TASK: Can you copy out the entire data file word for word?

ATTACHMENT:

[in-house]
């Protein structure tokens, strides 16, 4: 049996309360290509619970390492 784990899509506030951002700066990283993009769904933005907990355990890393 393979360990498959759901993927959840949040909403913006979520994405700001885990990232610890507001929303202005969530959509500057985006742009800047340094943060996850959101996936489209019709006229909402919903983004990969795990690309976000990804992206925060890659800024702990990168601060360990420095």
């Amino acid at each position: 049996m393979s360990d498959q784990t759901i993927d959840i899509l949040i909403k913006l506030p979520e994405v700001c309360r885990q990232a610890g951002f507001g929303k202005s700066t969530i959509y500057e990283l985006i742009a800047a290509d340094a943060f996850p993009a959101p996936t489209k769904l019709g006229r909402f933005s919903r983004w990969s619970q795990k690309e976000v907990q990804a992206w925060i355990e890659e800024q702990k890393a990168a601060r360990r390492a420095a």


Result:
[in-house]
């Protein structure tokens, strides 16, 4: 049996309360290509619970390492 784990899509506030951002700066990283993009769904933005907990355990890393 393979360990498959759901993927959840949040909403913006979520994405700001885990990232610890507001929303202005969530959509500057985006742009800047340094943060996850959101996936489209019709006229909402919903983004990969795990690309976000990804992206925060890659800024702990990168601060360990420095």
């Amino acid at each position: 049996m393979s360990d498959q784990t759901i993927d959840i899509l949040i909403k913006l506030p979520e994405v700001c309360r885990q990232a610890g951002f507001g929303k202005s700066t969530i959509y500057e990283l985006i742009a800047a290509d340094a943060f996850p993009a959101p996936t489209k769904l019709g006229r909402f933005s919903r983004w990969s619970q795990k690309e976000v907990q990804a992206w925060i355990e890659e800024q702990k890393a990168a601060r360990r390492a420095a």